Trained professionals in packaging are in great demand across many sectors in India, including FMCG, Pranab Ghosh talks more about this flourishing professioneducation Updated: May 29, 2009 12:55 IST
Sriman Banerjee, 34
Job: Manager, Packaging Development
Sriman Banerjee, 34, did his graduation in mechanical engineering from MIT, Pune University, in the year 1996 and went on to do his two-year PG diploma from the Indian Institute of Packaging. He joined the industry in 1999 and earned Rs 15,000 a month.
Today, he is working as Manager, Packaging Development, in a leading FMCG company, earning around Rs 1.5 lakh per month. In the intervening period he has become a Certified Packaging Professional from the Institute of Packaging Professionals (USA). He is one of the only five such certified professionals in India.
True, Banerjee has grown faster than the industry trend but the growth potential of a packaging professional in the country is growing by the day and people like him are in great demand. “Trained professionals in packaging are in great demand these days and the demand spreads across FMCG, processed food, personal care, pharma sectors – even to the hard goods sectors such as home appliances, office equipment and medical devices, etc. In addition to technologists the packaging industry also provides specialised employment to designers, buyers and machinery developers,” says Subodh Gupta, MD Triveni Polymers Pvt Ltd and Chairman, Northern Region Committee, Indian Institute of Packaging.
Pointing out the evolution of packaging in the country, Gupta says, “Almost everything that is manufactured for retailing needs to be packaged. Over time, packaging has begun to be viewed as an extension of the advertising and marketing activity around a brand, instead of merely a means of “containment” or handling of the product. This means that the product package is viewed as a direct means of communicating with the customer at the shop shelf and over time this aspect has gained so much strategic importance as a marketing tool that the pack is often seen as the product! In other words, the medium has become the message.
“In India too with the recent advent of modern format retail as well as free market competition from international packaged products, the role of packaging technology and design has gained critical importance in the marketing mix of a product. This is particularly true for personal care, FMCG, lifestyle, confectionery, liquor and tobacco products, among others. This has led to the development of packaging design and technology as a specialisation of its own instead of just an extension of the work of the traditional advertising agency.”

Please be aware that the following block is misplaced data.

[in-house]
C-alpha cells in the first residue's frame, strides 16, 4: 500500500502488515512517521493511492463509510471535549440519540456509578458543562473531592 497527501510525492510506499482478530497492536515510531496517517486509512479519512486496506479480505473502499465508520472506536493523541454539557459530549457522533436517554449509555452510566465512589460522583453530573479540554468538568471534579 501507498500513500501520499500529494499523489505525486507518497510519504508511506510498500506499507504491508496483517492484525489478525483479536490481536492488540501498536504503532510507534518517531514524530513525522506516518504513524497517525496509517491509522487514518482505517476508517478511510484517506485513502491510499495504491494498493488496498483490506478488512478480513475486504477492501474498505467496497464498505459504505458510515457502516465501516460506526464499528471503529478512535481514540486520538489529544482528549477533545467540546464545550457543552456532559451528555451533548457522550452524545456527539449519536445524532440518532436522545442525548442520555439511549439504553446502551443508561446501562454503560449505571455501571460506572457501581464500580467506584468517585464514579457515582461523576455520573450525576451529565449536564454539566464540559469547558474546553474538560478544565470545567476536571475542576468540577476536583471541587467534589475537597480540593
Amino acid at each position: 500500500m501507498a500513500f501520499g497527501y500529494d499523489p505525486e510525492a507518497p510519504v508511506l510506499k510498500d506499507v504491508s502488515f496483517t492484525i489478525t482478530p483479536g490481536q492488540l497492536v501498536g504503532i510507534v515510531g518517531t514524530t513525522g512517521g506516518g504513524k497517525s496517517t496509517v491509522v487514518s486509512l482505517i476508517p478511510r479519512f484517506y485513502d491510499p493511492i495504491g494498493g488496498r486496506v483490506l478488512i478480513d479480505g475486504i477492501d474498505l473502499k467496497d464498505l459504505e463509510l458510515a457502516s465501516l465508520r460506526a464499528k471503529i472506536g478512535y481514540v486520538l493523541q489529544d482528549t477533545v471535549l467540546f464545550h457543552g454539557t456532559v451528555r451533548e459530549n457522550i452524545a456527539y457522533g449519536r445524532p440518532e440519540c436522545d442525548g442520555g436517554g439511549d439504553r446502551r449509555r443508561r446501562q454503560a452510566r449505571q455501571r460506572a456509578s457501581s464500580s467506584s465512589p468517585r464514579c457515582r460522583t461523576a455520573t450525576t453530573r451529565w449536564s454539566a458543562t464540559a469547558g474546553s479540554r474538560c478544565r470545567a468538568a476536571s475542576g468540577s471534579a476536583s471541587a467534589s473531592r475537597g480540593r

Banerjee, who belongs to the second-generation of packaging professionals, having joined his family business of packaging materials way back in 1989, points out the growing scope of study of packaging both from the point of view of employment and further studies: “Whilst packaging is a very specialised field, its requirement exists across diverse sectors. Using the food industry as an example – today the consumer first touches and accepts the pack, and thereafter, consumes the product. That itself is an indication of the scope that packaging offers. Earlier it was said that you require a product first and the pack follows; now it is vice-versa – the pack comes first and the product can be made thereafter.
“Opportunities for further studies in Packaging are opening up with doctoral programmes being offered in the USA, and specialisations (Masters) in design, polymer sciences, marketing, materials management and related field available in India.”
However, there is a demand-supply mismatch of skilled packaging experts. “The rapid demand for packaging professionals is far outstripping the supply at present. There is a great need for experienced and trained professionals, which the Institutions and Industry are doing their best to address,” says Gupta.
But what does it take to become a successful professional? What is the basic required skill set? “In addition to having an expertise in multiple subjects, a packaging expert should have a strong sense of creativity and design as well as good communication skills. The individual should also be technology savvy,” says Banerjee, who gets motivated to perform at his peak, day after day, because of factors like innovation and creativity, the buzzwords in packaging. “The challenge of winning the consumer at the first moment of contact with your packaging design is stimulating. The bar gets raised every time a new pack has to be designed. Furthermore, this line of work gives one an opportunity to do something new, explore new avenues every time,” he adds.
And what are the challenges facing the packaging technology in India? “The biggest challenge to packaging technology in India today is one of catching up with the developed world in terms of the materials, processes and design aesthetics. It demands not only the financial resources and the evolution of markets, but also an application of mind to think differently and boldly, in order to take on the challenges,” says Gupta.
The 'happening' world of packaging has its own share of pressure. And how do people like Sriman Banerjee handle this job pressure? “There is always the pressure of connecting with the consumer, getting things right – preferably first time around, timelines and managing multiple stakeholders. The best way of handling pressure is to stay calm, take a five-minute break, chat with friends and get back to work,”says our young achiever Banerjee.
Trainee pay: Rs 15,000 per month
Asst Manager: Rs 50,000 to 60,000 per month
Manager: Rs 75,000 to 1,00,000 per month
Sr. Manager: Rs 1,50,000 to 2,00,000 per month
GeneralManager: Rs 2,50,000 to 3,00,000 per month
Vice President: Rs 3,50,000 to 4,00,000 per month
First Published: May 27, 2009 16:15 IST